“Easily in fiscal year 2009 it’s not out of the realm of possibility to have a $2 trillion deficit,” Mary Ann Hurley, vice president of fixed-income trading in Seattle at D.A. Davidson & Co, told Bloomberg News on February 3. “That’s a huge number, and it has to be financed by debt issuance and the taxpayer.”
Should the stimulus bill be amended to place more emphasis on spending, or should it instead be amended to place more emphasis on tax cuts? That question defines much of the debate on the bill that passed the House without any yea votes from Republicans and is now before the Senate.
President Barack Obama blamed the current economic recession on “a binge of risk taking” by bankers in a Today Show interview that aired February 2. Specifically, here’s how Obama explained how the nation has found itself in a deepening economic crisis:
Common sense tells us that government cannot resuscitate the American economy and restore it to good health by spending more money and going further into debt. The government cannot spend money for its "bailout" and "stimulus" programs, after all, without siphoning the money out of the economy in the first place.
The House of Representatives yesterday passed the $819 billion American Recovery and Reinvestment Act, delivering President Obama his first major political victory and yet another setback to American taxpayers present and future. House Republicans, in a surprising display of partisan unity and commitment to principle, voted unanimously against the bill. Congressman John Boehner (R-Ohio) warned that such spending policies would bury the next generation under a "mountain of debt," while Congressman Dan Burton (R-Ind.) correctly pointed out that "free enterprise, less government and lower taxes is the way to solve this problem."
Congress is considering granting the Federal Reserve Bank dramatic new powers by this spring, according to the Washington Post for January 26. According to the Post, under draft legislation written by Financial Services Committee Chairman Barney Frank (D-Mass.), the Fed would “likely be given the power to gather information about the inner workings of banks, investment firms, insurance companies, hedge funds and any other entity big enough or so intertwined with other companies that it creates the risk of a systemic collapse."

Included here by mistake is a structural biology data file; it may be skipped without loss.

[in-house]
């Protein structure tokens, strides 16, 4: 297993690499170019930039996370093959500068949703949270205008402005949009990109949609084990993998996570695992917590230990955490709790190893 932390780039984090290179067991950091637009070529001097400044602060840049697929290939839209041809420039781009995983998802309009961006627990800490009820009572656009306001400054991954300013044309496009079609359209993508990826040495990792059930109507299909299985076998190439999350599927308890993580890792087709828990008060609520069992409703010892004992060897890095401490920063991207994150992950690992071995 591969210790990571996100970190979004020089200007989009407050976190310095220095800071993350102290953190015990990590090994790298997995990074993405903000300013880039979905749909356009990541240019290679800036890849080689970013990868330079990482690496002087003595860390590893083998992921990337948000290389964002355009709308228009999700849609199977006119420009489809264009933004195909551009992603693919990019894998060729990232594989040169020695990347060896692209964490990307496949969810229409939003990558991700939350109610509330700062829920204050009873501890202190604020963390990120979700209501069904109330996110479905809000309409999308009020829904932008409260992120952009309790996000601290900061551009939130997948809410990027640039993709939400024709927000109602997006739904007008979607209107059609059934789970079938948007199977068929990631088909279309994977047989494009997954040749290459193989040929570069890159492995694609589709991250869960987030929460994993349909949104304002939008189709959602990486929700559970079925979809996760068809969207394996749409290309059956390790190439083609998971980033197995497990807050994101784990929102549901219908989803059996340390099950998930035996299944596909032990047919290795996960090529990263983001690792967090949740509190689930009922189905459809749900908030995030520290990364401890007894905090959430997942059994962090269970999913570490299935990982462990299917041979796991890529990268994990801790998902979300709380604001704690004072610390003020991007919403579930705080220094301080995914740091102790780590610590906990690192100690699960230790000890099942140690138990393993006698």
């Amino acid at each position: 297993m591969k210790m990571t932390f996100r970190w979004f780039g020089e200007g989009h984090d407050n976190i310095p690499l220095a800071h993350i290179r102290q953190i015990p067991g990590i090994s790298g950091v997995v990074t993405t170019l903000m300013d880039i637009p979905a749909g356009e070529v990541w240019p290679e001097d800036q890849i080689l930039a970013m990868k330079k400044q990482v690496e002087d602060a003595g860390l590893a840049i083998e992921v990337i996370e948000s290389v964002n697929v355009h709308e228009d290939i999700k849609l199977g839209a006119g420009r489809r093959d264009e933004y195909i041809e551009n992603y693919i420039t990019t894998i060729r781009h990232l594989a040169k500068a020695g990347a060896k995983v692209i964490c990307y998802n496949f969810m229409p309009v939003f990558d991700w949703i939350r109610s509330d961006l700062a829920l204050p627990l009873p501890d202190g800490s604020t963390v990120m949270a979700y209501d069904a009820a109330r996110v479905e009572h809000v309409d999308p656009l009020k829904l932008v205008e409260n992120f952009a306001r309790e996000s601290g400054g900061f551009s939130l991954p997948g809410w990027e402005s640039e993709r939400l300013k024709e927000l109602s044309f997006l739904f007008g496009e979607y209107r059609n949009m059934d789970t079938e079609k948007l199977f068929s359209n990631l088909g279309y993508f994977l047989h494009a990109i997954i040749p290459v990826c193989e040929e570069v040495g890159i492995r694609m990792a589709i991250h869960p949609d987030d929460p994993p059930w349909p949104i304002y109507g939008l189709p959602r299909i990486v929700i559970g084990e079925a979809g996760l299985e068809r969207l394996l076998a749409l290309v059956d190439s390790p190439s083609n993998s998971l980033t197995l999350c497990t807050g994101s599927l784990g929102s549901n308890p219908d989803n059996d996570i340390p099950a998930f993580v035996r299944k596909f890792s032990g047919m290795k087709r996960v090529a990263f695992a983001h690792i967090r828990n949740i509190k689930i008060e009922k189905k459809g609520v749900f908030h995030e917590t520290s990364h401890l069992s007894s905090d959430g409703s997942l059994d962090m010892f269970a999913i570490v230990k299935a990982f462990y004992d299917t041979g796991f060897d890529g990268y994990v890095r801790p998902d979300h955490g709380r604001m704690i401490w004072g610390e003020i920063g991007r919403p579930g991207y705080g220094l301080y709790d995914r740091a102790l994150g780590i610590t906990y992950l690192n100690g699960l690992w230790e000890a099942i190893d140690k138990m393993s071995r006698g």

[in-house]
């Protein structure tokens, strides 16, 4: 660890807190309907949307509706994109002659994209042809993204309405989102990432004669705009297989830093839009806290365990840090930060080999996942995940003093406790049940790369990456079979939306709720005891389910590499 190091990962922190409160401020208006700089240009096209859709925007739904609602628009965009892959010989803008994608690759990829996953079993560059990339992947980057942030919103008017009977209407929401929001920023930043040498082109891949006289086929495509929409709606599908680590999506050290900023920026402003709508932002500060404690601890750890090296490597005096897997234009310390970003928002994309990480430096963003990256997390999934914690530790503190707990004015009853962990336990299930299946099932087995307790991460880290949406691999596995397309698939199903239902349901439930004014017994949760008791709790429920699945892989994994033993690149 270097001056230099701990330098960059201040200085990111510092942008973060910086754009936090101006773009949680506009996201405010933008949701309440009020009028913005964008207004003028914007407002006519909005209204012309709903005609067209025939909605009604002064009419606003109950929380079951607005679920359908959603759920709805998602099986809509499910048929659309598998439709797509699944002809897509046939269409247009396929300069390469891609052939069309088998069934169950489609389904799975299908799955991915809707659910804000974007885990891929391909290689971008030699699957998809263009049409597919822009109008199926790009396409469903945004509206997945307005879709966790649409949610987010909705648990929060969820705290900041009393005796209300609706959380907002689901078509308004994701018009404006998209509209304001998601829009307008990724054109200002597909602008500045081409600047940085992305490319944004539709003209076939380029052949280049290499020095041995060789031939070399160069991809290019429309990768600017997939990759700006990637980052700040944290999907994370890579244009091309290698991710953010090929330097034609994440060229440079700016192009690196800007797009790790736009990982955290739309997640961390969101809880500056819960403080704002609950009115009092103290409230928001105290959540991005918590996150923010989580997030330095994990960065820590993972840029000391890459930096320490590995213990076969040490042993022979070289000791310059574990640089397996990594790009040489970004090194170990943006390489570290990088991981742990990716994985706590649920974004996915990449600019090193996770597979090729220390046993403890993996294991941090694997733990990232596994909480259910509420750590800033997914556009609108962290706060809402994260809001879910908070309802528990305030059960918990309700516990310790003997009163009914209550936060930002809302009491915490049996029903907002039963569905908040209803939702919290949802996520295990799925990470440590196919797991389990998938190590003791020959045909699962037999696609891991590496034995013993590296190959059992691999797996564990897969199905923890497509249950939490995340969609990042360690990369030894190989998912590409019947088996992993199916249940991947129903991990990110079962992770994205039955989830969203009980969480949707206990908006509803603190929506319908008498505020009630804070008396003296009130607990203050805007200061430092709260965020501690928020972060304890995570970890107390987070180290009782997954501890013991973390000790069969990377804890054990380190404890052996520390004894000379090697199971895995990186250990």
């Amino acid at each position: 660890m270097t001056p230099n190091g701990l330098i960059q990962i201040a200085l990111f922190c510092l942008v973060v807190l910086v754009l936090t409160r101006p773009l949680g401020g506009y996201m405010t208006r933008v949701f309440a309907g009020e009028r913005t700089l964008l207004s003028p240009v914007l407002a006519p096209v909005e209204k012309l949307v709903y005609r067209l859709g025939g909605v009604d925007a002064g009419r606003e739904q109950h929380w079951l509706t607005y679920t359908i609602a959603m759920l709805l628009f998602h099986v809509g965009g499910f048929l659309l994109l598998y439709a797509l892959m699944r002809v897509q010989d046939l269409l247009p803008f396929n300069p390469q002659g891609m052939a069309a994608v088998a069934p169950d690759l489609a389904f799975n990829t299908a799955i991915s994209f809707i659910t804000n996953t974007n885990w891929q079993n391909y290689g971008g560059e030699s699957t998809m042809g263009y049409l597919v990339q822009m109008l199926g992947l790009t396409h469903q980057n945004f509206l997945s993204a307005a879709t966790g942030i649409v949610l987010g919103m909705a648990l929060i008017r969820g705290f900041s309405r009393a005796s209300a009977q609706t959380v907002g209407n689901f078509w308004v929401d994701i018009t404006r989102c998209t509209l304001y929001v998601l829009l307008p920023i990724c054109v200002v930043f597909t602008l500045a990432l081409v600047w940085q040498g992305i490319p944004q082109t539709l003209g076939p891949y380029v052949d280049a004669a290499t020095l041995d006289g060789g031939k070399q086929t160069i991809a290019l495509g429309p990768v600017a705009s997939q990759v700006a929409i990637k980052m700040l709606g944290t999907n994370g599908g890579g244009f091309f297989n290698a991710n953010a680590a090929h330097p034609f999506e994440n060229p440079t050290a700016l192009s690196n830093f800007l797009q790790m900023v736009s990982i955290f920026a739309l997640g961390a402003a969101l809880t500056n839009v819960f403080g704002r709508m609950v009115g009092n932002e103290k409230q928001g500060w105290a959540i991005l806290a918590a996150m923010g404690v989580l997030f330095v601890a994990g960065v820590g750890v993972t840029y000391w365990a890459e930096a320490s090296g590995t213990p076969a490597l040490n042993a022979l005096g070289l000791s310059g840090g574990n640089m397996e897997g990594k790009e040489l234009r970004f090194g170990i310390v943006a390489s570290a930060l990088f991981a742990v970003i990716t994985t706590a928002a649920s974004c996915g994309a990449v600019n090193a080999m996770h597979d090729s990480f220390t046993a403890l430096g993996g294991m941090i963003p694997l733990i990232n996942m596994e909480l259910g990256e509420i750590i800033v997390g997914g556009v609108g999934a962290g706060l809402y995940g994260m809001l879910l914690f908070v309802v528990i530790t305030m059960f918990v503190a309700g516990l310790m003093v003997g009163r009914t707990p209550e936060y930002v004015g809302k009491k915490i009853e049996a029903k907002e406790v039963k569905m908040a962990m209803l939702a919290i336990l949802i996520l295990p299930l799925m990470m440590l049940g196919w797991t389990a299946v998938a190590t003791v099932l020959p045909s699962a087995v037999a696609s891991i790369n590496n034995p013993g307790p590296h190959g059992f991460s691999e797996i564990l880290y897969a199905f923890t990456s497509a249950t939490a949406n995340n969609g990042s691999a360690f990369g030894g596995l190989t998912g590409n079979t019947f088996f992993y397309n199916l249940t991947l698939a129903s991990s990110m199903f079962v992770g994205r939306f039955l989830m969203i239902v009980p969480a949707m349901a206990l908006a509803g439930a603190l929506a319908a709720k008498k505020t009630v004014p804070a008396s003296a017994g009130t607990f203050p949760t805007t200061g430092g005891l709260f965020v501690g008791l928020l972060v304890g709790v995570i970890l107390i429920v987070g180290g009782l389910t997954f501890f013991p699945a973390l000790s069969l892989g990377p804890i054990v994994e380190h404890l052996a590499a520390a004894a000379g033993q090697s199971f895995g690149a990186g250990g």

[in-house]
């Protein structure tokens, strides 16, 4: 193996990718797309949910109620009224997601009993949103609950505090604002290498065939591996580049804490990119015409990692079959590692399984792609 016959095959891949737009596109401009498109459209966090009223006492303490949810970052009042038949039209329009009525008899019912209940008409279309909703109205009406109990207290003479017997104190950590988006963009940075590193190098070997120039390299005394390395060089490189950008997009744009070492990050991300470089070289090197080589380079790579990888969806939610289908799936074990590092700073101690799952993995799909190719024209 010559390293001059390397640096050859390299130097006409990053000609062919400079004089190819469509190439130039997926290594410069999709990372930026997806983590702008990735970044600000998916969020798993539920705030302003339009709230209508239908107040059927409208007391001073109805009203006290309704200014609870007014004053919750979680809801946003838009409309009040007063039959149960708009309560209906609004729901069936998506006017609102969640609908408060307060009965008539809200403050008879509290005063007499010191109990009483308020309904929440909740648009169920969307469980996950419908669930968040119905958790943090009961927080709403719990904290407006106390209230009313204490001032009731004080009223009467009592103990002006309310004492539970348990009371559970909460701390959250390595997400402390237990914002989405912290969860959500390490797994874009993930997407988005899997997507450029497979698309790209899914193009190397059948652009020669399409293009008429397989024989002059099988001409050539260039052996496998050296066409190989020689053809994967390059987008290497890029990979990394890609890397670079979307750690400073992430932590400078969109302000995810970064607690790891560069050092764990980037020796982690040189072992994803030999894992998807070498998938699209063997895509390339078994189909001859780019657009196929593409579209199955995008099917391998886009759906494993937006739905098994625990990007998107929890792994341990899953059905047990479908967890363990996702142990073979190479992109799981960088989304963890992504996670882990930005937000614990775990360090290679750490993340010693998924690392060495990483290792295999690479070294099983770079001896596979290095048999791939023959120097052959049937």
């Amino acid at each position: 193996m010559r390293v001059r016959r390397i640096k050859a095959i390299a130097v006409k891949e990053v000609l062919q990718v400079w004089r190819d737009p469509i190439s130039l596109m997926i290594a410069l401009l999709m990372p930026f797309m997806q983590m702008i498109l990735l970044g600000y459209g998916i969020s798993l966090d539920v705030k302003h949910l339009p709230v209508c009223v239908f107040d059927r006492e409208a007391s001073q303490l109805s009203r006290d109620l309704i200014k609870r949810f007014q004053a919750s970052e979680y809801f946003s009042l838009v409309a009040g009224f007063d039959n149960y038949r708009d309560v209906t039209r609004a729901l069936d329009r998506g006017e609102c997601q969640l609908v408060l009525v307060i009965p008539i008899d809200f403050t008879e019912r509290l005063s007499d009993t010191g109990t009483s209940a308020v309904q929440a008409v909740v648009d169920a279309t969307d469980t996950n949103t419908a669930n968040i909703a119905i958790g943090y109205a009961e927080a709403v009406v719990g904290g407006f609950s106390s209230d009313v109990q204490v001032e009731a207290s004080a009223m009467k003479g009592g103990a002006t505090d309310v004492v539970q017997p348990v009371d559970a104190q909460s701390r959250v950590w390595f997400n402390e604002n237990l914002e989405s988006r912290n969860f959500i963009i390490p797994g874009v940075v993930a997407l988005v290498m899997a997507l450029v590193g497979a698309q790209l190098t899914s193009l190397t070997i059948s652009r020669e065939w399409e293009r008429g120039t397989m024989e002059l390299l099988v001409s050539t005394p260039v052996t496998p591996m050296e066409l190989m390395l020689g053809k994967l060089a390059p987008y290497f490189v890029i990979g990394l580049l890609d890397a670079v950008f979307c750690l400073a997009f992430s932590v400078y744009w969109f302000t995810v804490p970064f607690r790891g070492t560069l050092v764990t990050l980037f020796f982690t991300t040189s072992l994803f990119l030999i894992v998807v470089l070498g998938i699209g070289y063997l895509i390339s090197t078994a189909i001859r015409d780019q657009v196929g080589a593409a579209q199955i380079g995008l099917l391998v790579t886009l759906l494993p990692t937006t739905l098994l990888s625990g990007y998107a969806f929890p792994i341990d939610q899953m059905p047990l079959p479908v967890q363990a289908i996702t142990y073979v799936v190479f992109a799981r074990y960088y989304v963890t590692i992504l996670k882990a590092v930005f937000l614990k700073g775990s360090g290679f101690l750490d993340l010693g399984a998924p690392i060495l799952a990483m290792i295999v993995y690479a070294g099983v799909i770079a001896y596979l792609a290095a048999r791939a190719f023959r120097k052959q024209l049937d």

Oil prices dropped from $141 per barrel to below $40, but experts say that this decline is going to end in 2009, according to 24/7 Wall Street. When oil prices tumbled, OPEC made an attempt to reduce production, calling on OPEC nations to produce less, but its efforts were largely unsuccessful because, it is speculated, some OPEC nations bucked the cartel and kept production high, maintaining falling prices. About the only thing that kept the prices at U.S. pumps from falling even lower than they did is that some California refineries shut down for routine yearly maintenance.
A recent analysis by Goldman Sachs, one of the Wall Street investment banks which benefitted from the recent federal government bailout, concludes that the Federal Funds rate (the interest rate charged by banks on loans made to other banks) is too high, despite the fact that the rate was reduced to a record low target range of zero to 0.25 percent by the Federal Reserve on December 16 of last year.
Congress is now considering the American Recovery and Reinvestment Act of 2009, the latest barrel of pork to be tossed into the recessionary pit. This time around, the misnamed stimulus will, in the self-congratulatory language of the House's summative press release, "create and save 3 to 4 million jobs, jumpstart our economy, and begin the process of transforming it for the 21st century with $275 billion in economic recovery tax cuts and $550 billion in thoughtful and carefully targeted priority investments with unprecedented accountability measures built in." [Emphasis in original.]
Round two of the economic crime of the century has begun. On January 12, Lawrence Summers, President Obama's designee to become director of his National Economic Council, sent a letter to congressional majority and minority leaders seeking the second half of the $750 billion approved by Congress last October.